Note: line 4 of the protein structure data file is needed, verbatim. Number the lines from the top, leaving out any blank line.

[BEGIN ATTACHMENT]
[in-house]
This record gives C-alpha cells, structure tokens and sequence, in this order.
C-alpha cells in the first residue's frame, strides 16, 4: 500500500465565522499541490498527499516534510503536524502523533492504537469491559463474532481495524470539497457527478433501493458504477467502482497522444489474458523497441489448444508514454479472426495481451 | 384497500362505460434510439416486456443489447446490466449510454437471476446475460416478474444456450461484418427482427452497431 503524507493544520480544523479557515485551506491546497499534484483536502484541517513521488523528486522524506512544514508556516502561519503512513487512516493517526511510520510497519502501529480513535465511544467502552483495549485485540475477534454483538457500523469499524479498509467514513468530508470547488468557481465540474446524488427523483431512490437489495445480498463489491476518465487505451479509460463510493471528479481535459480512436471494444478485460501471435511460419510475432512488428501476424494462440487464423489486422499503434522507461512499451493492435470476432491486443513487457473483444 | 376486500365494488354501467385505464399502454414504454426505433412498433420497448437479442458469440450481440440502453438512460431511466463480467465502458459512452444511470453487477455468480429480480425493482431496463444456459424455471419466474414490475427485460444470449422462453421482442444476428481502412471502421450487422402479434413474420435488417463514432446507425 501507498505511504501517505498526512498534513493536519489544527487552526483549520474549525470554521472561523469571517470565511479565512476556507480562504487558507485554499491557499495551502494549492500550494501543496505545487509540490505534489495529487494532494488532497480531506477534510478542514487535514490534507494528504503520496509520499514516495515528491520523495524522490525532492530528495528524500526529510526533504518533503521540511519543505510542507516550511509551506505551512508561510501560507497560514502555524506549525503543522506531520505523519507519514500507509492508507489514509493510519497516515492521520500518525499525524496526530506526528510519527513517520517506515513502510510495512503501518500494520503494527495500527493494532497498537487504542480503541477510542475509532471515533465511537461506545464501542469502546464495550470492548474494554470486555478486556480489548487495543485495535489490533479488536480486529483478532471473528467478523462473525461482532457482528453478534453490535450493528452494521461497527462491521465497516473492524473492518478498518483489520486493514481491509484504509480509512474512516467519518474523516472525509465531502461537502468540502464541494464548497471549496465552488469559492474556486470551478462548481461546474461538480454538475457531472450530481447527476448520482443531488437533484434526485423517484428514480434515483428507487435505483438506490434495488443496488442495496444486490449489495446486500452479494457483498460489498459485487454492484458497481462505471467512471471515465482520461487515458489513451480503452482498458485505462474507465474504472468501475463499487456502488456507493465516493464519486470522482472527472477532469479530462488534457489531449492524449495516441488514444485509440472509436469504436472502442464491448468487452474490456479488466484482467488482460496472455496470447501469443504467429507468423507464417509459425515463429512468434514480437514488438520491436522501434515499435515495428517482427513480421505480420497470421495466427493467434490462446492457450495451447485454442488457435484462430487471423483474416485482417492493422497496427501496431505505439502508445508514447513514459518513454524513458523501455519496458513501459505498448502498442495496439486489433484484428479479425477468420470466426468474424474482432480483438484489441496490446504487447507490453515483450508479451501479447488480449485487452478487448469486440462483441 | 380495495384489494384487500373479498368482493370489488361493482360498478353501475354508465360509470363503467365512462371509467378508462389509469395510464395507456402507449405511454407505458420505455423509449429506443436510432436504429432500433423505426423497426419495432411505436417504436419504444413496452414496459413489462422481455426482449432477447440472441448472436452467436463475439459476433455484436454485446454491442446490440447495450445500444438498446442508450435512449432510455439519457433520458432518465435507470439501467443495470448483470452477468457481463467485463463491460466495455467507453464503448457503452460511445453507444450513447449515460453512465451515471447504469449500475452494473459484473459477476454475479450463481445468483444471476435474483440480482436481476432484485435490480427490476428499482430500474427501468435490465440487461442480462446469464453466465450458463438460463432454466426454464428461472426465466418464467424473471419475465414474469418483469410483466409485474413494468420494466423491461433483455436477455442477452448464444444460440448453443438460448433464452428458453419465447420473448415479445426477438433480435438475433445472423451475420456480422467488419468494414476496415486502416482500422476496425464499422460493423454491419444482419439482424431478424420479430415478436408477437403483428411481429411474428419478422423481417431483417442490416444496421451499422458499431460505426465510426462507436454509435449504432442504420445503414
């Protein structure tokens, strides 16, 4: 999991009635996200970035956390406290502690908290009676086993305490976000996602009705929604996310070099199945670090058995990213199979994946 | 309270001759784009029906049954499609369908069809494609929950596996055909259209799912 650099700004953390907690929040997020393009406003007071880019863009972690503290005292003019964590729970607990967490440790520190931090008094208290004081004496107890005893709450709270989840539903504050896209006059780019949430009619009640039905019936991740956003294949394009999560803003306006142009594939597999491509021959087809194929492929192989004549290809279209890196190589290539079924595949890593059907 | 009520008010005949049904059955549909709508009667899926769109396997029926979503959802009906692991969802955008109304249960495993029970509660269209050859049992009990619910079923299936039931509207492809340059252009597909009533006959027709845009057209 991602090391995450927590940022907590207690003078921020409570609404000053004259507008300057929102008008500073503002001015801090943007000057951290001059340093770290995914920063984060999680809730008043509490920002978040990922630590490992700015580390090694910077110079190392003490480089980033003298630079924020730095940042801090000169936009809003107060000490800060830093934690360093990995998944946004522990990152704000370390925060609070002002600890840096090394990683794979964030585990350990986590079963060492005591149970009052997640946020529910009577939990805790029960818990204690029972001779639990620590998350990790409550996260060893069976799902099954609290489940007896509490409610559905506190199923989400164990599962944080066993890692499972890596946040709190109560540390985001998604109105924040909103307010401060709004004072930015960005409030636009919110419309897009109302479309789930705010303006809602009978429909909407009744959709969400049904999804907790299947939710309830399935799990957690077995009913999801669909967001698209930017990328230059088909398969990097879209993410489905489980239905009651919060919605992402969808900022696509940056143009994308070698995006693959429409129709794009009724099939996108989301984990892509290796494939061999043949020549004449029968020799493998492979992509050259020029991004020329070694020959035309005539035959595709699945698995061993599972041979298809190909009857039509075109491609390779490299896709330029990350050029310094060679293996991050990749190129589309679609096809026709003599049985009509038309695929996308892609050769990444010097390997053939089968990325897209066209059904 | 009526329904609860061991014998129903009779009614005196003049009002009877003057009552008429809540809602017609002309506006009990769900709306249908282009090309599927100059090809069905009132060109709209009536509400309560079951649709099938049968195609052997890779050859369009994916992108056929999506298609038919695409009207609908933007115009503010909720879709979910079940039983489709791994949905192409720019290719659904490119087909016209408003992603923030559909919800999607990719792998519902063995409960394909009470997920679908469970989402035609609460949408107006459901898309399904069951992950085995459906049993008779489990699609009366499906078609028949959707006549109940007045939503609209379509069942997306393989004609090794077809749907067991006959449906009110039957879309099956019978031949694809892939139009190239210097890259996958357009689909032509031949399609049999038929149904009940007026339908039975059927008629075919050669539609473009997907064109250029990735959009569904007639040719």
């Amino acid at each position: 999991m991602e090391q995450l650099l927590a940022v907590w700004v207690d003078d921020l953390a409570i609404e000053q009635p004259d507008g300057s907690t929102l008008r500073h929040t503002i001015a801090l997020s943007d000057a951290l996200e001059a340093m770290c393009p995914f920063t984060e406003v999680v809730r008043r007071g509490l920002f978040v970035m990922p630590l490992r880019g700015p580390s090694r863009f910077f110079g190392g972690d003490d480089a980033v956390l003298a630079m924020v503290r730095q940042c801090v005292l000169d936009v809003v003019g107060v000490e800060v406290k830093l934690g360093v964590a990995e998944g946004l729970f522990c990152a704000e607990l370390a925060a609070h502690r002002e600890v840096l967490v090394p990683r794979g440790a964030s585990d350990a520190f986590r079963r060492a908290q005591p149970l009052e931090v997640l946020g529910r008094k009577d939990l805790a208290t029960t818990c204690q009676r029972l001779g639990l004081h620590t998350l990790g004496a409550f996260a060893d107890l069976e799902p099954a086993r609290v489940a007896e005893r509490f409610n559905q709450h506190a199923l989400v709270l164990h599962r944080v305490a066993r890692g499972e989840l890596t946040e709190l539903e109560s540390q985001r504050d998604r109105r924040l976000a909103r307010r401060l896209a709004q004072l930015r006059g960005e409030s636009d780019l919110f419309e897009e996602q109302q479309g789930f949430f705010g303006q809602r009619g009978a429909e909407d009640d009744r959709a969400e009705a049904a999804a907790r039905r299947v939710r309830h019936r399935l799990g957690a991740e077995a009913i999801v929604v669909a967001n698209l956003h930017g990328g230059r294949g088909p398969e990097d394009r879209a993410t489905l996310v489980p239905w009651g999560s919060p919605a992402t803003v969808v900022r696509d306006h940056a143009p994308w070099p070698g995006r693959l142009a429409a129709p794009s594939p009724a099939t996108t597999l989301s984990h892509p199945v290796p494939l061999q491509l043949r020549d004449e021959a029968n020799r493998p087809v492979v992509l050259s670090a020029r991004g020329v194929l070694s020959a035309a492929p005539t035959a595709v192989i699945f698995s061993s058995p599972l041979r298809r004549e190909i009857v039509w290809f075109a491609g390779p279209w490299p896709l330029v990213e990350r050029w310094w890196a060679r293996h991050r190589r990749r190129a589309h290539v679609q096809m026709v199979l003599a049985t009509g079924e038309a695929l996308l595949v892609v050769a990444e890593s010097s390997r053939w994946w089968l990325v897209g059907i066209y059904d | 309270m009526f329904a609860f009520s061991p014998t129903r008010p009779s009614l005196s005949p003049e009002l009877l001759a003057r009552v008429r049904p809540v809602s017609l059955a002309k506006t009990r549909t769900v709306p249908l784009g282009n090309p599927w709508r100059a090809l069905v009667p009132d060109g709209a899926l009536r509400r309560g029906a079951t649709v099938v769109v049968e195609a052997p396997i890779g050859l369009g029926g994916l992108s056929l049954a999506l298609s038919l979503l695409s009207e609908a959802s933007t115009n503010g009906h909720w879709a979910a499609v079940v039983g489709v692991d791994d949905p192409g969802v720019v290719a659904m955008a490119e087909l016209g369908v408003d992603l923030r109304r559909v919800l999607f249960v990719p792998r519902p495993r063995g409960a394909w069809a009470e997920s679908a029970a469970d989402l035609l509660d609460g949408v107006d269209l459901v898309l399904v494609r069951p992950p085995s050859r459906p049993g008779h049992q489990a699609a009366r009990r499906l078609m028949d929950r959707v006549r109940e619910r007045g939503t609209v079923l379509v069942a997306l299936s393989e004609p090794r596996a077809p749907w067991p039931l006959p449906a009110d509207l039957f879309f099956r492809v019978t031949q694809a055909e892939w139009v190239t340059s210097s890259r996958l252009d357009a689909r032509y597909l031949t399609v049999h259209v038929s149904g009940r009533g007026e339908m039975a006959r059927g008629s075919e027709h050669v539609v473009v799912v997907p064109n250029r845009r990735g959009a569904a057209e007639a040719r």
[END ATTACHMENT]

């Protein structure tokens, strides 16, 4: 999991009635996200970035956390406290502690908290009676086993305490976000996602009705929604996310070099199945670090058995990213199979994946 | 309270001759784009029906049954499609369908069809494609929950596996055909259209799912 650099700004953390907690929040997020393009406003007071880019863009972690503290005292003019964590729970607990967490440790520190931090008094208290004081004496107890005893709450709270989840539903504050896209006059780019949430009619009640039905019936991740956003294949394009999560803003306006142009594939597999491509021959087809194929492929192989004549290809279209890196190589290539079924595949890593059907 | 009520008010005949049904059955549909709508009667899926769109396997029926979503959802009906692991969802955008109304249960495993029970509660269209050859049992009990619910079923299936039931509207492809340059252009597909009533006959027709845009057209 991602090391995450927590940022907590207690003078921020409570609404000053004259507008300057929102008008500073503002001015801090943007000057951290001059340093770290995914920063984060999680809730008043509490920002978040990922630590490992700015580390090694910077110079190392003490480089980033003298630079924020730095940042801090000169936009809003107060000490800060830093934690360093990995998944946004522990990152704000370390925060609070002002600890840096090394990683794979964030585990350990986590079963060492005591149970009052997640946020529910009577939990805790029960818990204690029972001779639990620590998350990790409550996260060893069976799902099954609290489940007896509490409610559905506190199923989400164990599962944080066993890692499972890596946040709190109560540390985001998604109105924040909103307010401060709004004072930015960005409030636009919110419309897009109302479309789930705010303006809602009978429909909407009744959709969400049904999804907790299947939710309830399935799990957690077995009913999801669909967001698209930017990328230059088909398969990097879209993410489905489980239905009651919060919605992402969808900022696509940056143009994308070698995006693959429409129709794009009724099939996108989301984990892509290796494939061999043949020549004449029968020799493998492979992509050259020029991004020329070694020959035309005539035959595709699945698995061993599972041979298809190909009857039509075109491609390779490299896709330029990350050029310094060679293996991050990749190129589309679609096809026709003599049985009509038309695929996308892609050769990444010097390997053939089968990325897209066209059904 | 009526329904609860061991014998129903009779009614005196003049009002009877003057009552008429809540809602017609002309506006009990769900709306249908282009090309599927100059090809069905009132060109709209009536509400309560079951649709099938049968195609052997890779050859369009994916992108056929999506298609038919695409009207609908933007115009503010909720879709979910079940039983489709791994949905192409720019290719659904490119087909016209408003992603923030559909919800999607990719792998519902063995409960394909009470997920679908469970989402035609609460949408107006459901898309399904069951992950085995459906049993008779489990699609009366499906078609028949959707006549109940007045939503609209379509069942997306393989004609090794077809749907067991006959449906009110039957879309099956019978031949694809892939139009190239210097890259996958357009689909032509031949399609049999038929149904009940007026339908039975059927008629075919050669539609473009997907064109250029990735959009569904007639040719």